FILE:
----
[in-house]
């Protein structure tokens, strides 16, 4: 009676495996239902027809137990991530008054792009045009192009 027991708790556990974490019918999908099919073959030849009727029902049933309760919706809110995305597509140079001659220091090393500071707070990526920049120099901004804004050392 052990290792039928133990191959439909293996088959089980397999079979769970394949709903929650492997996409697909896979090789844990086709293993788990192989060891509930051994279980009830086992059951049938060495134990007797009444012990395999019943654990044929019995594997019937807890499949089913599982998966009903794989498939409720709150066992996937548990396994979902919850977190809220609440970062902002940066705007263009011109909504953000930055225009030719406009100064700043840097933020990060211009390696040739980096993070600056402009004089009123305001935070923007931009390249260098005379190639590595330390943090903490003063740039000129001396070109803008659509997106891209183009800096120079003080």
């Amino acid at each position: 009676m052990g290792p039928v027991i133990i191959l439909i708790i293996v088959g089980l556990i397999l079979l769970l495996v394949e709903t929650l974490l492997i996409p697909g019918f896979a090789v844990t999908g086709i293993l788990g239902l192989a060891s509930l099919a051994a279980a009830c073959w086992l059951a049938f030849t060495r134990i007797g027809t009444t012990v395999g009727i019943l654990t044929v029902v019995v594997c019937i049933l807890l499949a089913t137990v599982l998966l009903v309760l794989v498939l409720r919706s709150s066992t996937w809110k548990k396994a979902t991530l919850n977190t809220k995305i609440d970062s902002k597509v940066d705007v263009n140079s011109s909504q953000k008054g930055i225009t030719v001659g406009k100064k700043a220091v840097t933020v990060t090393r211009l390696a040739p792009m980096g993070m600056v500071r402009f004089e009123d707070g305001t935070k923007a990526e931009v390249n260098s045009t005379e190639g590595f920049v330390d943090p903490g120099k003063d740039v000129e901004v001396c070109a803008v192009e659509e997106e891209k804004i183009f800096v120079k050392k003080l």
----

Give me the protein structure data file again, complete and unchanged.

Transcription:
[in-house]
């Protein structure tokens, strides 16, 4: 009676495996239902027809137990991530008054792009045009192009 027991708790556990974490019918999908099919073959030849009727029902049933309760919706809110995305597509140079001659220091090393500071707070990526920049120099901004804004050392 052990290792039928133990191959439909293996088959089980397999079979769970394949709903929650492997996409697909896979090789844990086709293993788990192989060891509930051994279980009830086992059951049938060495134990007797009444012990395999019943654990044929019995594997019937807890499949089913599982998966009903794989498939409720709150066992996937548990396994979902919850977190809220609440970062902002940066705007263009011109909504953000930055225009030719406009100064700043840097933020990060211009390696040739980096993070600056402009004089009123305001935070923007931009390249260098005379190639590595330390943090903490003063740039000129001396070109803008659509997106891209183009800096120079003080």
């Amino acid at each position: 009676m052990g290792p039928v027991i133990i191959l439909i708790i293996v088959g089980l556990i397999l079979l769970l495996v394949e709903t929650l974490l492997i996409p697909g019918f896979a090789v844990t999908g086709i293993l788990g239902l192989a060891s509930l099919a051994a279980a009830c073959w086992l059951a049938f030849t060495r134990i007797g027809t009444t012990v395999g009727i019943l654990t044929v029902v019995v594997c019937i049933l807890l499949a089913t137990v599982l998966l009903v309760l794989v498939l409720r919706s709150s066992t996937w809110k548990k396994a979902t991530l919850n977190t809220k995305i609440d970062s902002k597509v940066d705007v263009n140079s011109s909504q953000k008054g930055i225009t030719v001659g406009k100064k700043a220091v840097t933020v990060t090393r211009l390696a040739p792009m980096g993070m600056v500071r402009f004089e009123d707070g305001t935070k923007a990526e931009v390249n260098s045009t005379e190639g590595f920049v330390d943090p903490g120099k003063d740039v000129e901004v001396c070109a803008v192009e659509e997106e891209k804004i183009f800096v120079k050392k003080l």